I share this not to brag on my kid (at this point I am not convinced he’s even a Christian) or my preaching ability (I have so many ways I need to improve), but rather to show that we should not be too easily swayed by the culture. If my energetic boys can sit through the sermon and draw understanding and application, I think adults can manage it too. I wonder if it’s just a matter of attitude?!?
    I do think that some preachers are just bad: they don’t really follow the text, they aren’t focused, they make outrageous statements, they are monotone, they’re hard to follow, etc. In that case, I believe the church leadership should encourage him to improve and offer constructive criticism so that he can be better aware of things that are being well-received and things that weren’t so good. Preaching is important and the preacher should be accountable for what he says and how he says it. I don’t think that the length of the sermon is something to be a major source of contention between pastor and congregation.
    My opinions, for what they’re worth…thanks, Dr. Rainer, for offering a forum to pose interesting topics and allow people to engage in discussion to learn from one another!

  • From a layperson’s perspective a sermon inspired by the Holy Spirit touches the lives of those in attendance. It can be 25 or 45 minutes. When the Spirit is moving you don’t really think about time. When the Spirit is not moving 25 minutes can seem like an hour. The second perspective I see are
    those that sometimes preach 2 sermons. The sermon from the pulpit and then another 10 to 15 minute sermon from the floor at the invitation time. And often that sermon removes from your mind the first sermon. They don’t tie together. I’m not talking about talking through an invitation, I’m talking about going off into another subject. It can quench the spirit. May God bless our pastors!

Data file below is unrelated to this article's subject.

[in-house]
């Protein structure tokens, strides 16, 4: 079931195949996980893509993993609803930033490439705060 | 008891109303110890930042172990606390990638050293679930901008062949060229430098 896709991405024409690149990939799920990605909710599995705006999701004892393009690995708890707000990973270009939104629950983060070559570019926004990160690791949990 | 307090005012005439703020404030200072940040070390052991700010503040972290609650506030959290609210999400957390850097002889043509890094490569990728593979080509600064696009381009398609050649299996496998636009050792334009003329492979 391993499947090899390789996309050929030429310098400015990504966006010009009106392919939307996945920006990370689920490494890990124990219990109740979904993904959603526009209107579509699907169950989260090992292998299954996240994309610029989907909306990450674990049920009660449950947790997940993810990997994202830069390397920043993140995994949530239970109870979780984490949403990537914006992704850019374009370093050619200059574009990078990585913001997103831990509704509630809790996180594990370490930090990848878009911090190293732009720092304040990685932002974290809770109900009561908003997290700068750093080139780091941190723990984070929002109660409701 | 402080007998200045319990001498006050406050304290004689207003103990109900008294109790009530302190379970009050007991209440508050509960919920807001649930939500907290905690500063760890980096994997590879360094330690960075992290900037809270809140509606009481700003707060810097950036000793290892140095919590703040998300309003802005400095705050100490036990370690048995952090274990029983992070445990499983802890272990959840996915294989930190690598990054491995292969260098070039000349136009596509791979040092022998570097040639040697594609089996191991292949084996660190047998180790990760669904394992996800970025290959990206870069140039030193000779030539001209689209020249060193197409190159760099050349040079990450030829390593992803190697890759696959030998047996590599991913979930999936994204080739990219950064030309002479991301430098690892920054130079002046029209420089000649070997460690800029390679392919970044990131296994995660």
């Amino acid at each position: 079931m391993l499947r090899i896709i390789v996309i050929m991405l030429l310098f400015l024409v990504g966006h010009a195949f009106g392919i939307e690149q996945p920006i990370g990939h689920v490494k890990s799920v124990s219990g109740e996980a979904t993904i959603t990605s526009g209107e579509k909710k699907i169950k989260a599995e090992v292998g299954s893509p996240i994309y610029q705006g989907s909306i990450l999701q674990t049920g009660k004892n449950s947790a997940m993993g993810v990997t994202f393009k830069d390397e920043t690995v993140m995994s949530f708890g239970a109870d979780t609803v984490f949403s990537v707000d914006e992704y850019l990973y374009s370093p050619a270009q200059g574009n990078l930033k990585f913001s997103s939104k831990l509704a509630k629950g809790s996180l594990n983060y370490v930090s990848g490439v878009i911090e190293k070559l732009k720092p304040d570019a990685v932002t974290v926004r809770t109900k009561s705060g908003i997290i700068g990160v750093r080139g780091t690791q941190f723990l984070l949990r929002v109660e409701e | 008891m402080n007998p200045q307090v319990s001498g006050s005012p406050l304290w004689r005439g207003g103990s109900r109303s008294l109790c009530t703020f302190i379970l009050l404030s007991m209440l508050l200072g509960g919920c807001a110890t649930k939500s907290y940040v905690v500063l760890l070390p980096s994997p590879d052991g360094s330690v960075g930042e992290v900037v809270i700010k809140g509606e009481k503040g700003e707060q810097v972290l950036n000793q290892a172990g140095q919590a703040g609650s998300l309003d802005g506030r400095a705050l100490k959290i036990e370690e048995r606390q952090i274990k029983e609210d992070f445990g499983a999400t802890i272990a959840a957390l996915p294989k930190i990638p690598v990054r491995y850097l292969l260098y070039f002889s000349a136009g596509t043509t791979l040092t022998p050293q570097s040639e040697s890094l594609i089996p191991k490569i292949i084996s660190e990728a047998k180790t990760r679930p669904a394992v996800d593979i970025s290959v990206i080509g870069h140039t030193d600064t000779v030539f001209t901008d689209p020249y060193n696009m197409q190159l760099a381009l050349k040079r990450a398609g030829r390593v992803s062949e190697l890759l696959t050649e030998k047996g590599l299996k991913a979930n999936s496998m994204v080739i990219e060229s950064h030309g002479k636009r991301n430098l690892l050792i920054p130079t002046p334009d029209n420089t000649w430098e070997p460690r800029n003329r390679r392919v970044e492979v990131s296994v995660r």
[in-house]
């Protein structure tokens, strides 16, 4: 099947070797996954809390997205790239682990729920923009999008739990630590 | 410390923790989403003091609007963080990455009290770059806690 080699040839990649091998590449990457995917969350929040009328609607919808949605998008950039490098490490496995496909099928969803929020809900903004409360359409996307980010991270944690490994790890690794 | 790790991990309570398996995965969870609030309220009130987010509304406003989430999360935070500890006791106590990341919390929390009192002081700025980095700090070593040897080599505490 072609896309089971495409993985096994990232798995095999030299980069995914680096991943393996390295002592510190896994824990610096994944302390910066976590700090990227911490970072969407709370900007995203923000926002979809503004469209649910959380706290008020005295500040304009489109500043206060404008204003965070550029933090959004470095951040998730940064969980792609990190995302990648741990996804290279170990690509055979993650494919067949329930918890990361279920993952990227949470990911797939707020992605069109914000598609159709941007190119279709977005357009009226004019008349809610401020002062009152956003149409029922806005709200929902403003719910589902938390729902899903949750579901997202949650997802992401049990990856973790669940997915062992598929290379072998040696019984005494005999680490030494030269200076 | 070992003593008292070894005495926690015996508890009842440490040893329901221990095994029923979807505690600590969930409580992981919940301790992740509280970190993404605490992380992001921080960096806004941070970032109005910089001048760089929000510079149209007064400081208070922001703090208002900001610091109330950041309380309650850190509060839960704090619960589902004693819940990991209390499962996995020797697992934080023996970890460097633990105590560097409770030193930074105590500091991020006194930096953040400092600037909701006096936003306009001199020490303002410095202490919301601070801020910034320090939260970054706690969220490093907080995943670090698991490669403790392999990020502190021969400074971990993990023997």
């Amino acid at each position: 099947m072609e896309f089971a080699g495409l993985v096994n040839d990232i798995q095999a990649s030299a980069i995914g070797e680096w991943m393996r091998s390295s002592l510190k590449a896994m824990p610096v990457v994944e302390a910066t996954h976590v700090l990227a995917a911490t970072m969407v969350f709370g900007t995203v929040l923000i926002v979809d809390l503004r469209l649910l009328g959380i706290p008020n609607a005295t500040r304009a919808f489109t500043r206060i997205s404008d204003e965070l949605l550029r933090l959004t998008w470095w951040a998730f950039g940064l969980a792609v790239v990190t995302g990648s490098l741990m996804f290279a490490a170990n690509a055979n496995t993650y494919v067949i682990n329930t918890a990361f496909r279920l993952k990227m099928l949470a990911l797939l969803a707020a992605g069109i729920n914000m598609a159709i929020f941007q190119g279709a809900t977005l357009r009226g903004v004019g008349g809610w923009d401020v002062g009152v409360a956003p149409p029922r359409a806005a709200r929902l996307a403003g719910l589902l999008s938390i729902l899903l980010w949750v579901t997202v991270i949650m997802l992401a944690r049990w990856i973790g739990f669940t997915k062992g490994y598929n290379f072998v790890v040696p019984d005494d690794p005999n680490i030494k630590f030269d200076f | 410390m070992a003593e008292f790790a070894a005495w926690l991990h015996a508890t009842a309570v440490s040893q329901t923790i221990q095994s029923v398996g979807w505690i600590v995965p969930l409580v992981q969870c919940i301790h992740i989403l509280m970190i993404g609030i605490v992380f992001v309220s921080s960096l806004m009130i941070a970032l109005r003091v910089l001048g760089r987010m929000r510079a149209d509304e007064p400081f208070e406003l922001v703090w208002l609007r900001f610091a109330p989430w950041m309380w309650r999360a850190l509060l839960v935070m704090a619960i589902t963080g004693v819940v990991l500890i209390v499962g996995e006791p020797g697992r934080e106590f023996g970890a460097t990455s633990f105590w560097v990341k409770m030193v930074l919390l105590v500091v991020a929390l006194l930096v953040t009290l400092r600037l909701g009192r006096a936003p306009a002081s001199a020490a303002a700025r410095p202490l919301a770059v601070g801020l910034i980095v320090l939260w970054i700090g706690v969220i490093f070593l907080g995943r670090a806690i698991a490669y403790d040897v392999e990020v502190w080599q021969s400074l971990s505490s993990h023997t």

• Great point about the “second sermon”! I’ve seen many preachers go off on a tangent like that even after the invitation has concluded. In my opinion, it serves absolutely no purpose. When you’ve finished your sermon and the invitation, wrap it up and let the people go home!

  • Numerous good observations regarding the critical nature of communicating the message to effectively reach your audience. Preacher or not, if people stop listening to you … you can’t communicate to them ANY message. Jay is correct when he asks, “…when did preaching a message become about the pastor and not about Jesus?” We must be communicating Jesus in the most effective manner to the congregation in our community’s context. 20 minutes or 40 minutes. What’s effective for greatest impact.

    I am reminded of a book I recently read which would benefit most preachers. It’s the book “BRIEF: Make a bigger impact by saying less” by Joseph McCormack, (c)2014. It’s loaded with great principles for targeted communication.

    Thanks again Thom for more good food for thought … and action.

  • Thom,

    As a pastor this is certainly a trend that is being seen in churches. I have been able to get away on one weekend every quarter to go and visit other churches, this has been great. I have seen more of the 28 minute sermons then ever before. I think that some of this is greatly dependent upon the purpose of the churches weekend service. If you are trying to reach the unchurched then 20-28 minutes is more then enough time. If you are a more seasoned church and the majority of your congregation has that established relationship with Jesus 45-55 minutes is not to much at all. As I have been in various churches it is pretty easy to see what the point of the weekend service is. We have to remember that the unchurched are looking for milk we cannot expect them to digest steak. We also have to have a time built into the week that those who are ready for the steak can have it.
    I think pastors have to stop being afraid that they are not preaching long enough, when did preaching a message become about the pastor and not about Jesus? I can given quality sermons that give people one thing to walk away with and it sticks. The days are fading that people remember 3,4,5 or 6 different points to focus on. People have real life questions and they are looking for step-by-step instructions on how to do that. That is what we need to be willing to offer. I am afraid that after reading some of these other responses Pastors are failing to look at themselves and see what they can change to better the growth of the church. We all must determine the point of our Weekend services and Midweek programs.

    Pastor, Jay